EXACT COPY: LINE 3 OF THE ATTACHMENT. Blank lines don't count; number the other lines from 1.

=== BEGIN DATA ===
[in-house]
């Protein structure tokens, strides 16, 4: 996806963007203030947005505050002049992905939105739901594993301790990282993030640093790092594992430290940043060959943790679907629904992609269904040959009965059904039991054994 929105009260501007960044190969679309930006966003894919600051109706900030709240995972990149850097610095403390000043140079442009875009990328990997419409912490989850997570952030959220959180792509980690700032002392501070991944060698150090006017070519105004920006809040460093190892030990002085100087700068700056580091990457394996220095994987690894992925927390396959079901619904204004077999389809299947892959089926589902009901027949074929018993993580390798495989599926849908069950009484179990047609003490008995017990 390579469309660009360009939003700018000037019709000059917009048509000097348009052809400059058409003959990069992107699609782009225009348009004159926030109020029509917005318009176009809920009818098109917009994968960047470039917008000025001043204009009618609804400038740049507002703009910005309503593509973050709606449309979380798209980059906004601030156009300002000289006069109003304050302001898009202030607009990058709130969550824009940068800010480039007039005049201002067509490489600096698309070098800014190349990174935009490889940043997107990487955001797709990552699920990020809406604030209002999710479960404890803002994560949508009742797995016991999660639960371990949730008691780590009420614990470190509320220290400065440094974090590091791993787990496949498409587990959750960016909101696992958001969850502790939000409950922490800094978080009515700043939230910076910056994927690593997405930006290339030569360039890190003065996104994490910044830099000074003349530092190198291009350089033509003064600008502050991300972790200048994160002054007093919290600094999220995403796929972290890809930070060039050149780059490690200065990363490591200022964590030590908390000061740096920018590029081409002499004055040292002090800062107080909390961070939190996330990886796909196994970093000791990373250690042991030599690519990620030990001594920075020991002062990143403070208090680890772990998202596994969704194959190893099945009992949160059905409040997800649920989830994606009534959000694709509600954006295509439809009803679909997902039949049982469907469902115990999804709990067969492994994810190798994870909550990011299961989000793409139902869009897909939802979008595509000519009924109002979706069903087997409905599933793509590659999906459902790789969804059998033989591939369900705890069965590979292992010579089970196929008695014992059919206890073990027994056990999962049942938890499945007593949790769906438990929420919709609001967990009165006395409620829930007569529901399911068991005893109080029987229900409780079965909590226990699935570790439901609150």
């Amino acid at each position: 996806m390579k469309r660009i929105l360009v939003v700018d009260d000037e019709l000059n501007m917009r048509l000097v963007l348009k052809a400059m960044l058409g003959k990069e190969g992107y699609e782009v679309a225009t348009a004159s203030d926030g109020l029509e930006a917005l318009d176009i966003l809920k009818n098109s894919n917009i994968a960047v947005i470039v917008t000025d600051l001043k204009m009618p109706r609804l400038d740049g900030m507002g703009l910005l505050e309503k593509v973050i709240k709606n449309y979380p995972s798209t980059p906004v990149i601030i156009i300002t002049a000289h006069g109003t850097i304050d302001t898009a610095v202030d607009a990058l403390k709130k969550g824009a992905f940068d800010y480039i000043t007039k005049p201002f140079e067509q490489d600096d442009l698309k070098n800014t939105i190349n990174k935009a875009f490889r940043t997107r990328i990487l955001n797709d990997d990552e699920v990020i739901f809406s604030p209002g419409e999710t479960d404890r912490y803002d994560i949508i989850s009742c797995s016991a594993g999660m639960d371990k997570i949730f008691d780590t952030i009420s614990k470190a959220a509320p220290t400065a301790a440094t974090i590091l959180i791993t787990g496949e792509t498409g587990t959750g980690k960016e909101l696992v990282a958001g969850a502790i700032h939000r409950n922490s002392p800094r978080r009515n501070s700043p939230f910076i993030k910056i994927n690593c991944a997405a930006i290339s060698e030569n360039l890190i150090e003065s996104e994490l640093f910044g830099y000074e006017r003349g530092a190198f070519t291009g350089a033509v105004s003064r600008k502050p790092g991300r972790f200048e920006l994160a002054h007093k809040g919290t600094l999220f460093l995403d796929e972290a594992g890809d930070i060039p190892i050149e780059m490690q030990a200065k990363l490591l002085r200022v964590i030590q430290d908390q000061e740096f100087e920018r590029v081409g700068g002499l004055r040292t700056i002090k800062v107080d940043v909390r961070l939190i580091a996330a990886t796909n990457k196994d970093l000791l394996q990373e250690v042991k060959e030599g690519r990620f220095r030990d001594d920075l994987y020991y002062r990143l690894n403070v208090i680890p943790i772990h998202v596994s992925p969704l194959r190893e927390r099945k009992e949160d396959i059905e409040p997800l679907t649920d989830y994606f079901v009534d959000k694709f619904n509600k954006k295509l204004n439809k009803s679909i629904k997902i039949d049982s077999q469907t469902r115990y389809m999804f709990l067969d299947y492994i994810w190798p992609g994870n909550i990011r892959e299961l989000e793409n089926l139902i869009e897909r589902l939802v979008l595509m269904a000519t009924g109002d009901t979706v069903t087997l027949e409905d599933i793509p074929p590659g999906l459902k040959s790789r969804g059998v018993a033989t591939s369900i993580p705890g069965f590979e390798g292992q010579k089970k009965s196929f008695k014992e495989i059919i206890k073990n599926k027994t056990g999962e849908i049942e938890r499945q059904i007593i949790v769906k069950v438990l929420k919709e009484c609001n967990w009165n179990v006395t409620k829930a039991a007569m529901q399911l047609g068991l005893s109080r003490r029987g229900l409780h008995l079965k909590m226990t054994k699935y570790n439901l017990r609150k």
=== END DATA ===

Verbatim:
């Amino acid at each position: 996806m390579k469309r660009i929105l360009v939003v700018d009260d000037e019709l000059n501007m917009r048509l000097v963007l348009k052809a400059m960044l058409g003959k990069e190969g992107y699609e782009v679309a225009t348009a004159s203030d926030g109020l029509e930006a917005l318009d176009i966003l809920k009818n098109s894919n917009i994968a960047v947005i470039v917008t000025d600051l001043k204009m009618p109706r609804l400038d740049g900030m507002g703009l910005l505050e309503k593509v973050i709240k709606n449309y979380p995972s798209t980059p906004v990149i601030i156009i300002t002049a000289h006069g109003t850097i304050d302001t898009a610095v202030d607009a990058l403390k709130k969550g824009a992905f940068d800010y480039i000043t007039k005049p201002f140079e067509q490489d600096d442009l698309k070098n800014t939105i190349n990174k935009a875009f490889r940043t997107r990328i990487l955001n797709d990997d990552e699920v990020i739901f809406s604030p209002g419409e999710t479960d404890r912490y803002d994560i949508i989850s009742c797995s016991a594993g999660m639960d371990k997570i949730f008691d780590t952030i009420s614990k470190a959220a509320p220290t400065a301790a440094t974090i590091l959180i791993t787990g496949e792509t498409g587990t959750g980690k960016e909101l696992v990282a958001g969850a502790i700032h939000r409950n922490s002392p800094r978080r009515n501070s700043p939230f910076i993030k910056i994927n690593c991944a997405a930006i290339s060698e030569n360039l890190i150090e003065s996104e994490l640093f910044g830099y000074e006017r003349g530092a190198f070519t291009g350089a033509v105004s003064r600008k502050p790092g991300r972790f200048e920006l994160a002054h007093k809040g919290t600094l999220f460093l995403d796929e972290a594992g890809d930070i060039p190892i050149e780059m490690q030990a200065k990363l490591l002085r200022v964590i030590q430290d908390q000061e740096f100087e920018r590029v081409g700068g002499l004055r040292t700056i002090k800062v107080d940043v909390r961070l939190i580091a996330a990886t796909n990457k196994d970093l000791l394996q990373e250690v042991k060959e030599g690519r990620f220095r030990d001594d920075l994987y020991y002062r990143l690894n403070v208090i680890p943790i772990h998202v596994s992925p969704l194959r190893e927390r099945k009992e949160d396959i059905e409040p997800l679907t649920d989830y994606f079901v009534d959000k694709f619904n509600k954006k295509l204004n439809k009803s679909i629904k997902i039949d049982s077999q469907t469902r115990y389809m999804f709990l067969d299947y492994i994810w190798p992609g994870n909550i990011r892959e299961l989000e793409n089926l139902i869009e897909r589902l939802v979008l595509m269904a000519t009924g109002d009901t979706v069903t087997l027949e409905d599933i793509p074929p590659g999906l459902k040959s790789r969804g059998v018993a033989t591939s369900i993580p705890g069965f590979e390798g292992q010579k089970k009965s196929f008695k014992e495989i059919i206890k073990n599926k027994t056990g999962e849908i049942e938890r499945q059904i007593i949790v769906k069950v438990l929420k919709e009484c609001n967990w009165n179990v006395t409620k829930a039991a007569m529901q399911l047609g068991l005893s109080r003490r029987g229900l409780h008995l079965k909590m226990t054994k699935y570790n439901l017990r609150k």